How do I make a difference? I’m a professional organizer who put myself through college working retail jobs. In my early career I worked as a theater costumer, so I’ve measured a number of actors in my time. I’ve put these skills to work offering bra fittings for the women we serve in the boutique, a complete reorganization of the physical space, and regularly re-working the boutique to keep it looking fresh and inviting. We’re there to lift spirits after all.

 

It’s the skills I didn’t know I had that surprised me. I’ve been able to remain present for women in crisis without losing myself. I can offer a hug to anyone, recognizing the restorative value of human connection when it’s warm, sincere and sustained. I’ve earned the trust of women who’ve been let down by others, probably for a lifetime. And for the most part, I’ve lost that fear.

I also have a lot to learn. A few of the women we serve push all my buttons. They’re rude, demanding and aggressive. It’s a challenge facing them on a regular basis. I want to be as understanding and compassionate with them as I am with the women who arrive emotionally overwrought or with a blackened eye. That’s the real work.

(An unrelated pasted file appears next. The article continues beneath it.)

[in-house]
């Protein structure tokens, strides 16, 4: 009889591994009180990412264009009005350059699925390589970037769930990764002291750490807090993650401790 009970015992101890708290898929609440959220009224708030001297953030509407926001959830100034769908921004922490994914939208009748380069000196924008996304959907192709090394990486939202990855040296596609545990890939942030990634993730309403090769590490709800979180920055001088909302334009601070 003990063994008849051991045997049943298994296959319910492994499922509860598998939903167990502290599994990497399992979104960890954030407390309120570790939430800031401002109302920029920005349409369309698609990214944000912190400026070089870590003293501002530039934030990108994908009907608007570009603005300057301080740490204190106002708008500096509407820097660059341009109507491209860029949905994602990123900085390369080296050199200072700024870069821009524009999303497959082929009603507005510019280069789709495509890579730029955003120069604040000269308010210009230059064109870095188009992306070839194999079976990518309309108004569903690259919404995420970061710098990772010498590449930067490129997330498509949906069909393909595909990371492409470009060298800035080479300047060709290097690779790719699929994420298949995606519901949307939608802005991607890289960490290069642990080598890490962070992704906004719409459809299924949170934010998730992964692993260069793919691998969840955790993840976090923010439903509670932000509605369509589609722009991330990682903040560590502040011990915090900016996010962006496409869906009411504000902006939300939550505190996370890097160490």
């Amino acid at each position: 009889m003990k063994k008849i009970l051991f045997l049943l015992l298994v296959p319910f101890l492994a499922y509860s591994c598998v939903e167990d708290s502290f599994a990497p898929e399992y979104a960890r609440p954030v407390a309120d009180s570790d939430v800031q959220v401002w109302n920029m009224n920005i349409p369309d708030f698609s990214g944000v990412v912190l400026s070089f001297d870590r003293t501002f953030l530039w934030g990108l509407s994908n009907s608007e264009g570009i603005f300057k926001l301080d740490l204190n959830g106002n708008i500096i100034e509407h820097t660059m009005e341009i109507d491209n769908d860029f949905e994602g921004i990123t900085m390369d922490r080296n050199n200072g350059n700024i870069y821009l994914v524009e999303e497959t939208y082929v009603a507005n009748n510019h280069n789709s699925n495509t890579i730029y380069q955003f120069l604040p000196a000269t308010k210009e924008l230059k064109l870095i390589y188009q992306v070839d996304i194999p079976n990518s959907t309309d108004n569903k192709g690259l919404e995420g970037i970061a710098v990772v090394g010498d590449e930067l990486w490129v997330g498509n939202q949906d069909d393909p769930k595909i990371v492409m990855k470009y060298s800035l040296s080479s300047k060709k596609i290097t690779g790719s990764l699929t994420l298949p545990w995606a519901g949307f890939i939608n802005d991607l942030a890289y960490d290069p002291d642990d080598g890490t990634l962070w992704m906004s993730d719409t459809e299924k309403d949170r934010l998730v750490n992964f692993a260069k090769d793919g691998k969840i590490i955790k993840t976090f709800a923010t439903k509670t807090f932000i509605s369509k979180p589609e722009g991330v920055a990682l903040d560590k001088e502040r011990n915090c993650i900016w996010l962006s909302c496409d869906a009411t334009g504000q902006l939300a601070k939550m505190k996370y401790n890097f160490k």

This Friday I begin a free, five-week course offered by NAMI (National Alliance on Mental Illness). It’s a targeted provider education course recommended for people who work or volunteer with individuals living with mental illness. In the end we’re all people needing love, support and understanding.

Special thank you to Mary, Stephanie, and Bonnie for helping show me the way.

How about you? Have you faced a fear head on with positive results? Please share your thoughts below.

A Little Sorrow, a Little Joy

Thank you to readers Lisa and Eliza for correctly identifying the songbirds posted in A Tale of Two Wrens. Our feathered guests are House Finches.

Last week I rescued a finch from our walkway. It sat fluffing its feathers but not otherwise moving. I brought him inside, made him a little nest inside our cat carrier and drove to the local wildlife rescue and rehabilitation facility. I learned a few days later that the sweet little songbird suffered from a highly contagious and generally incurable eye disease called mycoplasmal conjunctivitis or MG. Our rescued finch has been humanely euthanized by the caring folks at Wildlife Center Silicon Valley.